Now I cleared my throat and spoke.  My voice sounded like a shot breaking through all that accumulated quiet, even though I was trying to keep it down.

     “Are you sure that we'll see lions out here?”

     “I hope so.  Today is our last chance,” Sam put in, and her voice had the same loud quality.  What she said was true.  Tomorrow, we would be taken back to the United States, back to telephones, back to taxicabs, and work, and the hundred other things that made it impossible to do what I was trying to do out here on this plain.  Back to the world that was loud enough for our sounds to blend into and prevent us from being heard.  Today was it, and it didn't look like this gamble was going to work.  I probably shouldn't have brought her here, I thought.

     When it had been quiet, just before I spoke, I could hear my pulse, my heartbeat, in my ears.  How often does that happen?

     “They will be here.  We will wait a bit, and you will see them.”  Unlike my own voice, and Sam's, our guide's was natural sounding, not clashing with the peace around us but somehow adding to it.  His voice was just a slight pressure on your ear while he talked.  You had to be consciously listening for it.

     “Why do they come here?”  I asked, trying to emulate his tone.  I didn't--it seemed as if the grass nearby swished with the words.  “It's just a big field, a prairie.”

     “Ahead, by the tree, is water.”  He gestured to point out the tree with a minute flick of his hand (as if we couldn't pick out the single tree).  He seemed to get the most effect out of the least effort.  He went on: “Hidden by the grass, so most don't know about it.  The lions come here to rest, to mate, to be alone, because there is nothing here to bother them.  They come here because here they can be free.”

     His words hung on my mind as I tried to see the pond.  I couldn't.  My eyes rested again on Samantha.  As I watched her wet her lips, I knew how those lions felt, what they were thinking when they made their odyssey to this dry hot plain.  Sometimes you have to remove everything around you just to find out what you're thinking.  When there are no distractions, your mind can float around until you realize some things that would have never occurred to you before.  At least, that was my theory.  It's what I was hoping for when I asked Sam to come with me.  Here there were no distractions.  No confusions.  Just her and me, the grass, and the tree, all folded in by the sky.  And, if you are lucky, there were lions.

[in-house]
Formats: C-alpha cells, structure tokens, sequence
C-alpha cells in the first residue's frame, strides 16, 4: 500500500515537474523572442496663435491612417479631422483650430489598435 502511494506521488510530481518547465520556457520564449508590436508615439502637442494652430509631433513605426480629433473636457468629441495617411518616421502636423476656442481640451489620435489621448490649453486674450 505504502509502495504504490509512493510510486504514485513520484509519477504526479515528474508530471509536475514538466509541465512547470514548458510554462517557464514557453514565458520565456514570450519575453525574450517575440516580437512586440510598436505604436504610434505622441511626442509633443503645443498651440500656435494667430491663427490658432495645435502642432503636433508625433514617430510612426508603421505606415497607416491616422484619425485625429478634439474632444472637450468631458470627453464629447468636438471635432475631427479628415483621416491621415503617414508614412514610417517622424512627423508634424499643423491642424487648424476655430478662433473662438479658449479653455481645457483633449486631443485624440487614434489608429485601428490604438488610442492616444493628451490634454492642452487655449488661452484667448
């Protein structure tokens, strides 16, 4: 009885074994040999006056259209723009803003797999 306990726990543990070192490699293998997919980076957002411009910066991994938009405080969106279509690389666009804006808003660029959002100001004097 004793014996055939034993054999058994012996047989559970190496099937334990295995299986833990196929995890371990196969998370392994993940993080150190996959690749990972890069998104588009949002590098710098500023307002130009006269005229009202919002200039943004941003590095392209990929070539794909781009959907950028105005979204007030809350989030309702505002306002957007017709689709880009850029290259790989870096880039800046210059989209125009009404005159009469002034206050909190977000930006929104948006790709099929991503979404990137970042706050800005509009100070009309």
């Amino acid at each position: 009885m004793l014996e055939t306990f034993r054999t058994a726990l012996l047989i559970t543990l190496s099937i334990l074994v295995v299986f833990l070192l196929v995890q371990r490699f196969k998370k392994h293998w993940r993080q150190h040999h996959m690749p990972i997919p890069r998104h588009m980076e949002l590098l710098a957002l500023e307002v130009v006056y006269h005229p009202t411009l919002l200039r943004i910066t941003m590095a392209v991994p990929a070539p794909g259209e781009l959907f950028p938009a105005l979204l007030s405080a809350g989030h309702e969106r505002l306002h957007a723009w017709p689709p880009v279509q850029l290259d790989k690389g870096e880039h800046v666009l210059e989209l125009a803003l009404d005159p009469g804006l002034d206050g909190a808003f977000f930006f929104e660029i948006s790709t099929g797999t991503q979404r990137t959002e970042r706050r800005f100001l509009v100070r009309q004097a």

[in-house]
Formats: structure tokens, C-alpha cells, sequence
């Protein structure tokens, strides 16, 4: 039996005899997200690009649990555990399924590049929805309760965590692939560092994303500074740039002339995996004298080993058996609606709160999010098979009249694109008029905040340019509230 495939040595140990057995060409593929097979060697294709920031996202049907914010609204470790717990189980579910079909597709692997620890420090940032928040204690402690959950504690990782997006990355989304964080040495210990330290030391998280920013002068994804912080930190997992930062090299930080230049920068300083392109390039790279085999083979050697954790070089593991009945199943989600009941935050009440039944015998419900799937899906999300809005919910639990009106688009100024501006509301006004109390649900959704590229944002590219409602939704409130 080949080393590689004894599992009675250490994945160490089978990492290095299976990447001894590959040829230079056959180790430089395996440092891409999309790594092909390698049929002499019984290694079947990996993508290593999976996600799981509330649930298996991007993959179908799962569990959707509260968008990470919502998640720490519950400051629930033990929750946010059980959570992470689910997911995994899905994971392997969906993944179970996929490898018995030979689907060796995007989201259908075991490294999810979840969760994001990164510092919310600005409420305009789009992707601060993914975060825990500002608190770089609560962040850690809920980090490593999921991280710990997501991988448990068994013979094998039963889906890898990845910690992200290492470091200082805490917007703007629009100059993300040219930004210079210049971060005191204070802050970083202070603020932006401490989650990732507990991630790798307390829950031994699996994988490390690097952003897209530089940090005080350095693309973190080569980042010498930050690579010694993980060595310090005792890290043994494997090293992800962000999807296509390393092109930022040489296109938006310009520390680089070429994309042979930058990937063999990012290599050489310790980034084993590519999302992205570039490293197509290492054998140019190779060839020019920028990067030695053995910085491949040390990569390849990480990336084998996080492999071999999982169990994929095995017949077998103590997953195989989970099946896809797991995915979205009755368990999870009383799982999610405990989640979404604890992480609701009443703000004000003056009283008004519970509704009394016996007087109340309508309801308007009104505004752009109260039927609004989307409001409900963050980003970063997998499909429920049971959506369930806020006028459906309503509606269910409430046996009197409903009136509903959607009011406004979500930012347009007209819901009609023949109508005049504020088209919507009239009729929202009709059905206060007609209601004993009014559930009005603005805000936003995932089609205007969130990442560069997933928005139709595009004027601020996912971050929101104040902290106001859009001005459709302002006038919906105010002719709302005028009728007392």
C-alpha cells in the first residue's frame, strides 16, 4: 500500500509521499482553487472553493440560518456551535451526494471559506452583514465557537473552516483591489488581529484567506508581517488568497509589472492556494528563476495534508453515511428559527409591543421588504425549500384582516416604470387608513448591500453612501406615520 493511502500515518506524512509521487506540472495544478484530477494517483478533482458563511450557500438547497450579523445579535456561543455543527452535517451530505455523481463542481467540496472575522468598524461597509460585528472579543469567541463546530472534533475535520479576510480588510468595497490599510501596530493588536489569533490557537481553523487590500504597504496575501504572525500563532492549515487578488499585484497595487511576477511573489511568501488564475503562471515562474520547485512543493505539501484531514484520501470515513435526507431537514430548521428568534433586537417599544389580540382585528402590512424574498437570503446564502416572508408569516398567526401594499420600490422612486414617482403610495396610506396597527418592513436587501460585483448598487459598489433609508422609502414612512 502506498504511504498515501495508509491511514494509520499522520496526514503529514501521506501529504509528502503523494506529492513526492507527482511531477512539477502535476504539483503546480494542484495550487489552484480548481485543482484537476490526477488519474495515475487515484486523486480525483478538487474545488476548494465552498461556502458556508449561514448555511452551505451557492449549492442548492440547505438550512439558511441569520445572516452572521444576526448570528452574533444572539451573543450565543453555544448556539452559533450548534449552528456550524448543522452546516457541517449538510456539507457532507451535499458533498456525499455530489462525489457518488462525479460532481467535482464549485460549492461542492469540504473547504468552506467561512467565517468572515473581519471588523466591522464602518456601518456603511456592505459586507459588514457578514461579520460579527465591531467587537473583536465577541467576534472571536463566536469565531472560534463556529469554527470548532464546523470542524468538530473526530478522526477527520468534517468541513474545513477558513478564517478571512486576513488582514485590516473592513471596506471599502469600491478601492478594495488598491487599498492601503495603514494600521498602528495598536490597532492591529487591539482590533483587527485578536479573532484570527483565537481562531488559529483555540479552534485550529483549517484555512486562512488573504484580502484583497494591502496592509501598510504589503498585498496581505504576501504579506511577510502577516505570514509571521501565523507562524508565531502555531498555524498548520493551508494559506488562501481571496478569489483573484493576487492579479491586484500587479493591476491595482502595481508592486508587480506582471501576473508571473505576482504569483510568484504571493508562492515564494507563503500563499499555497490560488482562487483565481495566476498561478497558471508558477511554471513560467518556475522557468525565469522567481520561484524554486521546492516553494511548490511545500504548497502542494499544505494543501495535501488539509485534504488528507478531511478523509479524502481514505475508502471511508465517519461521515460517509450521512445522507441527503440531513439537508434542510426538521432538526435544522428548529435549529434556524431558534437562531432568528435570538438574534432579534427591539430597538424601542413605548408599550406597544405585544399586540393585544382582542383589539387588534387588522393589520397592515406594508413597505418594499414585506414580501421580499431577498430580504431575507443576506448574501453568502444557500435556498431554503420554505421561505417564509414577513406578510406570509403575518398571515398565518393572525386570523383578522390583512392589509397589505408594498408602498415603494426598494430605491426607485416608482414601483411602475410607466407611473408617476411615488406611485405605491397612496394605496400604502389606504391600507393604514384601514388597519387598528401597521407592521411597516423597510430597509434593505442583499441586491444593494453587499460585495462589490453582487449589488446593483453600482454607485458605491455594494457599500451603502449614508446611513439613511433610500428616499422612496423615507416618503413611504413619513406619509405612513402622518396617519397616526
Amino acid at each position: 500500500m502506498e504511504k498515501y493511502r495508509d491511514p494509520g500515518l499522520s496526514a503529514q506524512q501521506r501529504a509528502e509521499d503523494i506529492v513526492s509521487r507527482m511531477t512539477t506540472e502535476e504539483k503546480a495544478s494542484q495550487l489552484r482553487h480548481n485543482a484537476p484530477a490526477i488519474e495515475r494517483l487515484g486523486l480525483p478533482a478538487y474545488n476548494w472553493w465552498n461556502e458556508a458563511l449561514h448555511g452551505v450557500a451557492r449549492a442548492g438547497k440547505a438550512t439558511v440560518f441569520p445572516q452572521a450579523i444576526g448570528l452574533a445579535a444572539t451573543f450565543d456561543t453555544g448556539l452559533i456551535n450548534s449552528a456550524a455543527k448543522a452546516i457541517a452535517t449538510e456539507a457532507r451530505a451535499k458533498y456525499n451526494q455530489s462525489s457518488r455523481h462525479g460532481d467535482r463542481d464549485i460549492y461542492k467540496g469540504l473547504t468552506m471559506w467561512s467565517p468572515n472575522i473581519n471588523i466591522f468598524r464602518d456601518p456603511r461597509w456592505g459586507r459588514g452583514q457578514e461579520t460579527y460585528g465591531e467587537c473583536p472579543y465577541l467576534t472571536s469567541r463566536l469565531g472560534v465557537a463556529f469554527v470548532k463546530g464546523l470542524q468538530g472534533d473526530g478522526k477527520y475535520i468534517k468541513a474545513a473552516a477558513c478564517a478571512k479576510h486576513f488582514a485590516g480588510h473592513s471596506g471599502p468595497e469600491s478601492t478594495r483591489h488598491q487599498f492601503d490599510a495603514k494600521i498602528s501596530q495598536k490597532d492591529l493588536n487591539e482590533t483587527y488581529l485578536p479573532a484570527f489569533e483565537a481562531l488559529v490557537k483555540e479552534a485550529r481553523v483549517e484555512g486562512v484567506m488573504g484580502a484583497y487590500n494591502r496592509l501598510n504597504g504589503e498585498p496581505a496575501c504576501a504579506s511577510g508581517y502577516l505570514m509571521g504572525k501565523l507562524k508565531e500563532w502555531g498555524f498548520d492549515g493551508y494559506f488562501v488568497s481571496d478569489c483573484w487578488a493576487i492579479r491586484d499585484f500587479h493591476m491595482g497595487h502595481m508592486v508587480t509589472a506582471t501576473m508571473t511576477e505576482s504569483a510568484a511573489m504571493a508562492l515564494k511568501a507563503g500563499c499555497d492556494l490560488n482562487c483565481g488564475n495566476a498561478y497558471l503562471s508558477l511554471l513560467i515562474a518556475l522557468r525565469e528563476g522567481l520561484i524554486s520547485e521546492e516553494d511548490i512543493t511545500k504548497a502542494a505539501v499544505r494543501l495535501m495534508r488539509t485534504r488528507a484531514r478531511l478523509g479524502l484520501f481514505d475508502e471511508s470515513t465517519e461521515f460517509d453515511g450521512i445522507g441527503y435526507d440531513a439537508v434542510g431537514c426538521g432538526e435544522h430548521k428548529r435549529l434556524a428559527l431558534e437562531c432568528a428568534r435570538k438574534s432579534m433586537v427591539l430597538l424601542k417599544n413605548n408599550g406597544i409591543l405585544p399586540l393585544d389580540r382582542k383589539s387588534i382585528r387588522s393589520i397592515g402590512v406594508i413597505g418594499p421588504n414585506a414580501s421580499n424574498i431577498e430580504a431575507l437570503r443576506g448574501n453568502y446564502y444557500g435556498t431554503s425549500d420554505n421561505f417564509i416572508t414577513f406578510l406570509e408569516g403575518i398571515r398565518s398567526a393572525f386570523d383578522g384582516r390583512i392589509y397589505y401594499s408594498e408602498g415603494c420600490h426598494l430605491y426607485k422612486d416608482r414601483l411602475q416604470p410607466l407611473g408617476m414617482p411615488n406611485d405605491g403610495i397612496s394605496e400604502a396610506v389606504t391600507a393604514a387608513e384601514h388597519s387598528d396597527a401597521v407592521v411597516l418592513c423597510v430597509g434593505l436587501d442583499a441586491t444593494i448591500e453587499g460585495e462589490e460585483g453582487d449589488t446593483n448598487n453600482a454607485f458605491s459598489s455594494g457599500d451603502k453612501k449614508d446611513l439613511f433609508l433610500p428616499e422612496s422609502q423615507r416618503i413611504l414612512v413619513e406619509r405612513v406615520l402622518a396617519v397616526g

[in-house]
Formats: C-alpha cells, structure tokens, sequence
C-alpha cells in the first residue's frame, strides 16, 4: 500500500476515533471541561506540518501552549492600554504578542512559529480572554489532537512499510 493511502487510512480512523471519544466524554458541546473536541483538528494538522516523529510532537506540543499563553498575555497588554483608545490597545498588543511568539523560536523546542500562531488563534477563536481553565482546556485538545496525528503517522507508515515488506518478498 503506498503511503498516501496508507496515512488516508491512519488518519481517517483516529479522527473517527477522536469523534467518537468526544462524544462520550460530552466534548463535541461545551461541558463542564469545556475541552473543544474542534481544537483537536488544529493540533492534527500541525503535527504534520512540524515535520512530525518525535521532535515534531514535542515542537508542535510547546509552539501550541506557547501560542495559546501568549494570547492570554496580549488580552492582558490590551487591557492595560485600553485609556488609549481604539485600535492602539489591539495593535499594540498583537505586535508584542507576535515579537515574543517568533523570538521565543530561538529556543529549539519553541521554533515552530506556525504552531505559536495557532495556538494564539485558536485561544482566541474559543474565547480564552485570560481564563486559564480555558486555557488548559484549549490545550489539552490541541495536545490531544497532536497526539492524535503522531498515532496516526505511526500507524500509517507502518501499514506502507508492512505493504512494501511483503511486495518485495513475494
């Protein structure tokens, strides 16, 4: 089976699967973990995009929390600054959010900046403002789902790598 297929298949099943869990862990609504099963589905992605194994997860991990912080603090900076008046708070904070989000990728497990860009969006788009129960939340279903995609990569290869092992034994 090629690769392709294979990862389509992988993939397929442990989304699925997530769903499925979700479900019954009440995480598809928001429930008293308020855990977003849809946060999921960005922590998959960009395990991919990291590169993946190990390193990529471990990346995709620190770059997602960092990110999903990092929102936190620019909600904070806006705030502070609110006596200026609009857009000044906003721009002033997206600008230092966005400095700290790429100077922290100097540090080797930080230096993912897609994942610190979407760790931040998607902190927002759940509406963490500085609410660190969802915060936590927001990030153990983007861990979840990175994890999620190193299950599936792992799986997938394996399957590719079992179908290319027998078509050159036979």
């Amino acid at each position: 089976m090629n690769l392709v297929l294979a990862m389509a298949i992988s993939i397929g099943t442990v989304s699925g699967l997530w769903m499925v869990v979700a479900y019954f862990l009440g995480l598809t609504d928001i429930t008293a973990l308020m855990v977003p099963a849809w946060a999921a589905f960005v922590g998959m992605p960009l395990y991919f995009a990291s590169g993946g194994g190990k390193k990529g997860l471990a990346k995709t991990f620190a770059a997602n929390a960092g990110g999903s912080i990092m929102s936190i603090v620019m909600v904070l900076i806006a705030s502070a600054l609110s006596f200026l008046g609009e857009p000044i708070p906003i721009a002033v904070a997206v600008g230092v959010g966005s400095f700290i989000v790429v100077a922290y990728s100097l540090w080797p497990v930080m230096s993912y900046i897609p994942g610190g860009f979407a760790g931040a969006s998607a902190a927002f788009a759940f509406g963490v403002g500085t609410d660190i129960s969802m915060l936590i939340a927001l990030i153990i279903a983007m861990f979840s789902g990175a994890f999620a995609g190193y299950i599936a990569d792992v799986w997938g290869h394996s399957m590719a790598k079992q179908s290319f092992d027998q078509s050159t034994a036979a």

I'm not lucky, but I was counting on the lions to work where nothing else had.  We sat some more, letting the brief conversation drift away into the blue.  The sun rolled further behind us, still bright enough to spotlight the field which faced us.  The afternoon finally began to drift off, slowly.  And we sat still.

     It was a long time we sat there, but not boring.  Before I could get bored, I was captured by the beauty around me, the simple plainness that became lovely only when you reached out to embrace it.  And, for me, there was Samantha, too, so motionless that she was like a part of land, and also beautiful.  I wanted to embrace her, too, but I could throw my arms around neither the plain nor Sam.  Merely watch and wait.

     Now, behind the blades of grass there was shadow.  The sun was in back of me, and the contrast between the blue sky and the plain, with the light going only so far to illuminate the field now, gave the world a surreal look, as if everything were slowly fading into everything else, as if things were merging.  There was expectancy in the air, in the shadow, in my head.

     “They will come soon.  They will be here.  It was good to wait,” intoned our guide.

     “How do you know?” I asked, in my thunder-tone.

     “You can think them.”

     “Think them?” Sam repeated his words, whispering loudly.

     “In your head.  You can think them in your head.”